Sunday, 18 July 2010

Reiner Klingholz

...we are still a divided country. Because of the emigration of 1.7 million people - mainly young, qualified, and female - from eastern Germany since the fall of the Iron Curtain, which is more than 10 percent of the former population, as well as the enormous drop in the birthrate. This generation is halved, and if you add the emigration of young families, it is even more than half. This generation born in the 1990s will be in the parent age from 2015 on. We will have halved number of newborns again from 2015 on. Of course, this has an enormous effect on schools, infrastructure, and so on.
Between 2015 and 2020, you will have a number of demographic effects in eastern Germany which will put an enormous stress on the system: 50 percent of potential parents, 50 percent of students, 50 percent of job starters. At the same time, you have the baby boomers being pushed into the pension age. That means less people in the workforce, less buying power, and less taxes for the communities. Plus the end of the Solidarity Pact, which runs out in 2019, will mean less transfer money for eastern Germany.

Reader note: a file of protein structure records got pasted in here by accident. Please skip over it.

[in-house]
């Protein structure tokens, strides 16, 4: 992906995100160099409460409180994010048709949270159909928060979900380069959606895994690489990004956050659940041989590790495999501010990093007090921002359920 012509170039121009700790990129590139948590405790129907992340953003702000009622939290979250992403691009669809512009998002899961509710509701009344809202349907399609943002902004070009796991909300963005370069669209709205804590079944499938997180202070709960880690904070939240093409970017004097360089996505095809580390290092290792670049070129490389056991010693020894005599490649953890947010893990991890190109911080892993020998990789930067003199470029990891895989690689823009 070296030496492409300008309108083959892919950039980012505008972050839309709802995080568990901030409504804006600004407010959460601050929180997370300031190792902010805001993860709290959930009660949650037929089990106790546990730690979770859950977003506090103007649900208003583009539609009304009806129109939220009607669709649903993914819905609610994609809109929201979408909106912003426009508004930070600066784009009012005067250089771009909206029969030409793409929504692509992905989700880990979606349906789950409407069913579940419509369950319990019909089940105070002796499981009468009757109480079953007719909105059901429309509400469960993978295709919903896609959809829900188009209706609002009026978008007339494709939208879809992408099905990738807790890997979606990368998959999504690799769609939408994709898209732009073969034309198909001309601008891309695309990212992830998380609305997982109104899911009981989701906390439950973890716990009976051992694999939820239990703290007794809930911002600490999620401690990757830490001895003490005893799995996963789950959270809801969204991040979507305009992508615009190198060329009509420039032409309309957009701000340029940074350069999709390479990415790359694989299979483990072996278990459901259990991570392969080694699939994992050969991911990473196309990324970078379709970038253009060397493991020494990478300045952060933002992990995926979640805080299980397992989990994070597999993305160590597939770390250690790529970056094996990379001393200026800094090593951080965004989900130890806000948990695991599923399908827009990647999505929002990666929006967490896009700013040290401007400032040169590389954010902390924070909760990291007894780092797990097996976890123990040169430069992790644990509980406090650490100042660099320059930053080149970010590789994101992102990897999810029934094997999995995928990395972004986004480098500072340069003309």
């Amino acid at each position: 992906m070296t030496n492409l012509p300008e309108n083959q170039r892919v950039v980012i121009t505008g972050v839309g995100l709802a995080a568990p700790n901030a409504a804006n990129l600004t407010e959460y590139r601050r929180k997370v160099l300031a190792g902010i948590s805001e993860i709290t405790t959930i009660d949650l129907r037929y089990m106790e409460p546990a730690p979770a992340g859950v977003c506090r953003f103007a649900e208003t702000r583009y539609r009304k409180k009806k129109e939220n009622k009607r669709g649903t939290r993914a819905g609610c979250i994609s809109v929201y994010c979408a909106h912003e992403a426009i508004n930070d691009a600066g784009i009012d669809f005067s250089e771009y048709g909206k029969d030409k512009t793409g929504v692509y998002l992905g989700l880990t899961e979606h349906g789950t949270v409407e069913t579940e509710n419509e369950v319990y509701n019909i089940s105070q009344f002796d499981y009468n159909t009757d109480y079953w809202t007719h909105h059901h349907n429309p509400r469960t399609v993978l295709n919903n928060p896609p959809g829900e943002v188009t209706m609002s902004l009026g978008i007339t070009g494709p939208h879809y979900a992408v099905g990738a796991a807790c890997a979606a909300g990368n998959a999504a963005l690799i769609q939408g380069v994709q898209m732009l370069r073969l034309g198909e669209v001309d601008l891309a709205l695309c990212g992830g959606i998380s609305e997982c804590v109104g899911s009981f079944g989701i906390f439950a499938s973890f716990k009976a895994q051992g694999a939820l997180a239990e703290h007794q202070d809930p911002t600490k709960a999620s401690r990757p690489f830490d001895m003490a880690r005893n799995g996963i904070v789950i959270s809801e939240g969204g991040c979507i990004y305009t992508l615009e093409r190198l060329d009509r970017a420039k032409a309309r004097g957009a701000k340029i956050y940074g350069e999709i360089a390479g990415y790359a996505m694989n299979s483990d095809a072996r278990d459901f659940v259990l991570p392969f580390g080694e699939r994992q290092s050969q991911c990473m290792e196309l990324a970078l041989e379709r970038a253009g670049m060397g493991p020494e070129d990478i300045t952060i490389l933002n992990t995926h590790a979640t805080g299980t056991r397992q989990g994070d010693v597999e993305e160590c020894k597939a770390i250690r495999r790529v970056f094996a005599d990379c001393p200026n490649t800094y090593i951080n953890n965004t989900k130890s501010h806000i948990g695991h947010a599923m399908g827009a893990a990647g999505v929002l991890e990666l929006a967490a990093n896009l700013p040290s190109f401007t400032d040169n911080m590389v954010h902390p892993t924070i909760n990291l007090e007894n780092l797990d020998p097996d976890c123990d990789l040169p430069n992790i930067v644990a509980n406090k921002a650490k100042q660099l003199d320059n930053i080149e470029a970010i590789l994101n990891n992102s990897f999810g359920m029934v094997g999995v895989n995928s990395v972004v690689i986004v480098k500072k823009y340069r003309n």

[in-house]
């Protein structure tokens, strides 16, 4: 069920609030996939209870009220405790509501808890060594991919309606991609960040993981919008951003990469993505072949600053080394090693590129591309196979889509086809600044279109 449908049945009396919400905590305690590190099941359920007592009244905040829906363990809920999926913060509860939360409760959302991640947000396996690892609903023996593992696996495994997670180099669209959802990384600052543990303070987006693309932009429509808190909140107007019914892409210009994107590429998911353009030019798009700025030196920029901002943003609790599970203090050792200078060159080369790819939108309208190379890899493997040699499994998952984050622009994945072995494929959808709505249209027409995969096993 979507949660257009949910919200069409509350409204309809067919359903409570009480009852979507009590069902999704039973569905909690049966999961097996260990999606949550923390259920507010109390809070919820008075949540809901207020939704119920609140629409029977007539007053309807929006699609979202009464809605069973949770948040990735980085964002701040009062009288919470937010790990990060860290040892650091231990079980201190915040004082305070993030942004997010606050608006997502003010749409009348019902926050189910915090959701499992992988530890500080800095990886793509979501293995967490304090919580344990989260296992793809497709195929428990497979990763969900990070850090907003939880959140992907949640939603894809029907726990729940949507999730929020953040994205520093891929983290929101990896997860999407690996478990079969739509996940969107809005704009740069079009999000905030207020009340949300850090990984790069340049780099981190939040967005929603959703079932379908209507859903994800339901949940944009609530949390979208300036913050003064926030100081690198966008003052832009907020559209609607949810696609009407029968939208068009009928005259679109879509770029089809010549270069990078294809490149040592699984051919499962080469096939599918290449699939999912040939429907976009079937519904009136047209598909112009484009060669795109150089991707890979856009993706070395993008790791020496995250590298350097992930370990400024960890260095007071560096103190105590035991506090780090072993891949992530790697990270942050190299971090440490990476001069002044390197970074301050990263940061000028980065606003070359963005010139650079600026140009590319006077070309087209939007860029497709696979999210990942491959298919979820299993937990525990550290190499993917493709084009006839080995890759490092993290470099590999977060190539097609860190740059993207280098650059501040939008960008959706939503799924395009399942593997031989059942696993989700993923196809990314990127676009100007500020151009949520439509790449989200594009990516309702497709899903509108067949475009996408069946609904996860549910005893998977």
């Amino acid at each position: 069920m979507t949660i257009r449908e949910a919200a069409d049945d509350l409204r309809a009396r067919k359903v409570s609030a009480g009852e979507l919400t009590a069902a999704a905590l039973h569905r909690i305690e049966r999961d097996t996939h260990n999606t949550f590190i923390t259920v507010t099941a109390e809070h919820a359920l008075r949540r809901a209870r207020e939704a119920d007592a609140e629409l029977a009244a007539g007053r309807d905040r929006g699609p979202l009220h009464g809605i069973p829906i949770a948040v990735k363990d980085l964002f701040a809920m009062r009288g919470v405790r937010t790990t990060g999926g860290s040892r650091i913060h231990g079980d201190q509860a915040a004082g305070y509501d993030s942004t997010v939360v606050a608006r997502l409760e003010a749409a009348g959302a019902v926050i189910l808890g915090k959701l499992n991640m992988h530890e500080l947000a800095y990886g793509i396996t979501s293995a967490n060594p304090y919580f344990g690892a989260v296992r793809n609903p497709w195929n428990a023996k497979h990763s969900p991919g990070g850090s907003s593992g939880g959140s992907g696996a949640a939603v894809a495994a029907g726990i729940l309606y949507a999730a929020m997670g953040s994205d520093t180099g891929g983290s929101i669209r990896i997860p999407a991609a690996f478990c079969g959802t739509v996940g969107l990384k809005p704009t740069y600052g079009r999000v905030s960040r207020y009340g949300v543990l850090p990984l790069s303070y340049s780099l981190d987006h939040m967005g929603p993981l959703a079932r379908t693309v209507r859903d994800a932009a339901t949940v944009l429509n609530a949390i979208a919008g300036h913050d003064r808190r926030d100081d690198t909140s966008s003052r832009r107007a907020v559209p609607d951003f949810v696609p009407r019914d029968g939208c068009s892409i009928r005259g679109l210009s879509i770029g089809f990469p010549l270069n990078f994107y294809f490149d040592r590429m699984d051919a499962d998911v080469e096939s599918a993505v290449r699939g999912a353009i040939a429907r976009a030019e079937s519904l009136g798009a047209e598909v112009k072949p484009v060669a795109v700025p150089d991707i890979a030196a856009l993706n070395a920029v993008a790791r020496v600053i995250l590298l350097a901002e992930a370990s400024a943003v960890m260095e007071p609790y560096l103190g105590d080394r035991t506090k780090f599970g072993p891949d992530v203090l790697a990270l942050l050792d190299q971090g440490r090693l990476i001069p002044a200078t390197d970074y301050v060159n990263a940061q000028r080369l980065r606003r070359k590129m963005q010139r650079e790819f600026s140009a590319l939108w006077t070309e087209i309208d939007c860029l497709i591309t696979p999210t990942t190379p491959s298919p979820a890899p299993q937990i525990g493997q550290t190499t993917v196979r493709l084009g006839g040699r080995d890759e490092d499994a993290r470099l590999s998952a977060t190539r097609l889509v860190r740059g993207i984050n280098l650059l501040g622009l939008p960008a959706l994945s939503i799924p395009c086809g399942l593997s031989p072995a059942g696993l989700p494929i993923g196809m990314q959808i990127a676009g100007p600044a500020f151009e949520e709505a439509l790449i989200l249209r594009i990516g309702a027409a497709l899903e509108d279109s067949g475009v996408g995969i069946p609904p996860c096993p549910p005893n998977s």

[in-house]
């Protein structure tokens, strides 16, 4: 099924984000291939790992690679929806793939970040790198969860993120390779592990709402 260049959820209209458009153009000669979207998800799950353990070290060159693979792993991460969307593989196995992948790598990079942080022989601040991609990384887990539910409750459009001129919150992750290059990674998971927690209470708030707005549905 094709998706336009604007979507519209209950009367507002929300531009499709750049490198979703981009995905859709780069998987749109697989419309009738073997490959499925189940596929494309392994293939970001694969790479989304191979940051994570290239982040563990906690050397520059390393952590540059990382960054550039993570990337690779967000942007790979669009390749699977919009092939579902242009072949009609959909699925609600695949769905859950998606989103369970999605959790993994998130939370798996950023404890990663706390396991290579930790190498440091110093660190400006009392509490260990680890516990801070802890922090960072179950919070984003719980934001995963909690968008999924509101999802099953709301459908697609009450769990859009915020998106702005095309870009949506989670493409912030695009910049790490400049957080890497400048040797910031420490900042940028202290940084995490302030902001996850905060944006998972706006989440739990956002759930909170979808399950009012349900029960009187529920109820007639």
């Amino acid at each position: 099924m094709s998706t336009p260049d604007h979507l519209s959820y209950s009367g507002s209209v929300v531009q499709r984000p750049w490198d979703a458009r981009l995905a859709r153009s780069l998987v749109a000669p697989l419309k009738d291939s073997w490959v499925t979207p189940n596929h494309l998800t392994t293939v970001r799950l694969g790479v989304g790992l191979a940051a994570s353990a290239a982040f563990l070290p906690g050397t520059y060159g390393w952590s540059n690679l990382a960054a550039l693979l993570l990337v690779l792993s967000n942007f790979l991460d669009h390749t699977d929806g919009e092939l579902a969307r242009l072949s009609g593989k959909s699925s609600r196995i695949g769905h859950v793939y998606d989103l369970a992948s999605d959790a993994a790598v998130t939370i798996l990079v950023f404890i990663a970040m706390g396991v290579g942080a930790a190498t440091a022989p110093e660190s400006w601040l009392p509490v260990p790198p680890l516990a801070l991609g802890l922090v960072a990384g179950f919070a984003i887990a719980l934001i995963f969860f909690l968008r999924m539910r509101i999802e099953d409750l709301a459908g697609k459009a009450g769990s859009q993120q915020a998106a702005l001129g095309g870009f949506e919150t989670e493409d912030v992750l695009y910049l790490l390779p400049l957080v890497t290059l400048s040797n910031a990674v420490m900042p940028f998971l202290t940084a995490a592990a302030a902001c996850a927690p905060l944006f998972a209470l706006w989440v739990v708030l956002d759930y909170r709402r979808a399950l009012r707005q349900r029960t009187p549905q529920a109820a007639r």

We are working on a study on the economic future of Europe where we compare 285 regions. There we find that eastern Germany is the demographic crisis area in Europe. There's no other region - including in Romania and Bulgaria - which is affected to such an extent.
Immigration is one alternative, but you still cannot fill the gaps that began thirty years ago. Why do immigrants come? Because there are jobs. The economic situation in eastern Germany does not cry that much for immigration. The second thing is that the experience with immigration is not that high, so you don't have that many foreigners. Foreigners like to come to places where you already have clusters of Turks, Indians, Pakistanis, and so on. If you don't have the clusters, there's no real attraction for others. 
The third thing is that the openness for foreigners is not very expressed in eastern Germany, so this tolerance is not around. It doesn't make it very attractive for clever Indians to come if they read in the papers that Indian people are beaten up. All this is pretty tough, I would say. (Klingholz, in Wish, 2008) 
An article highlighting the divided society of Germany, still affected by the economic and political systems that created the gap, and continues to influence people's lives today.

Wish, V. (ed.) (2008) Germany Demographic Profile Part 6: "We Are Still a Divided Country". [Online] [18/07/2010]